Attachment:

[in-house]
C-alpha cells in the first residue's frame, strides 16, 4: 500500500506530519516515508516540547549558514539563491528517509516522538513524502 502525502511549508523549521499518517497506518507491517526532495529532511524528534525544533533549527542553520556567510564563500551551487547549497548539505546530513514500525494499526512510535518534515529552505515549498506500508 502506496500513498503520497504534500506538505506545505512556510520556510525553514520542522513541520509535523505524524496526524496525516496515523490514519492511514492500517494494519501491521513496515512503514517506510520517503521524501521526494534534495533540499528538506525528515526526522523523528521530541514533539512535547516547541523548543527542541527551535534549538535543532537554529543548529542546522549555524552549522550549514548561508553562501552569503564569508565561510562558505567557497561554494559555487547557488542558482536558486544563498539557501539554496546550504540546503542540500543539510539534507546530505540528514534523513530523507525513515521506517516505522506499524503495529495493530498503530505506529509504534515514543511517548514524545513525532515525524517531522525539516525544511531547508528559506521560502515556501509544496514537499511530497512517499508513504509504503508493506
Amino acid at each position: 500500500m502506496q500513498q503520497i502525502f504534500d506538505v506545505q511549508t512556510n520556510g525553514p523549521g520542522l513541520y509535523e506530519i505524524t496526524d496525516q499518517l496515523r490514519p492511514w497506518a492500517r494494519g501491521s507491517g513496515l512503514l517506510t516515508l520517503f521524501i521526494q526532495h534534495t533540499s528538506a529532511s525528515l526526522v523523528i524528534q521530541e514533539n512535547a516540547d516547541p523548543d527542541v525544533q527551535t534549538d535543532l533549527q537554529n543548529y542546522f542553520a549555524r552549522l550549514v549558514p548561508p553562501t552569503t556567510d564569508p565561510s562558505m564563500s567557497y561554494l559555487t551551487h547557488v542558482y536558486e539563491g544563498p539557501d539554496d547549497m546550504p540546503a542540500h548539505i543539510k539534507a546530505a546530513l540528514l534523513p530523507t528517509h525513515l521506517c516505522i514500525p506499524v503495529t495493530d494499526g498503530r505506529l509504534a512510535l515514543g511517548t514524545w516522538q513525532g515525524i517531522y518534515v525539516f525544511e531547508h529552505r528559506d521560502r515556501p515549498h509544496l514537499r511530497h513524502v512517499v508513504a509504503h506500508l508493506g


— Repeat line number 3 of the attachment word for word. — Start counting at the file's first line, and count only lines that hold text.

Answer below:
Amino acid at each position: 500500500m502506496q500513498q503520497i502525502f504534500d506538505v506545505q511549508t512556510n520556510g525553514p523549521g520542522l513541520y509535523e506530519i505524524t496526524d496525516q499518517l496515523r490514519p492511514w497506518a492500517r494494519g501491521s507491517g513496515l512503514l517506510t516515508l520517503f521524501i521526494q526532495h534534495t533540499s528538506a529532511s525528515l526526522v523523528i524528534q521530541e514533539n512535547a516540547d516547541p523548543d527542541v525544533q527551535t534549538d535543532l533549527q537554529n543548529y542546522f542553520a549555524r552549522l550549514v549558514p548561508p553562501t552569503t556567510d564569508p565561510s562558505m564563500s567557497y561554494l559555487t551551487h547557488v542558482y536558486e539563491g544563498p539557501d539554496d547549497m546550504p540546503a542540500h548539505i543539510k539534507a546530505a546530513l540528514l534523513p530523507t528517509h525513515l521506517c516505522i514500525p506499524v503495529t495493530d494499526g498503530r505506529l509504534a512510535l515514543g511517548t514524545w516522538q513525532g515525524i517531522y518534515v525539516f525544511e531547508h529552505r528559506d521560502r515556501p515549498h509544496l514537499r511530497h513524502v512517499v508513504a509504503h506500508l508493506g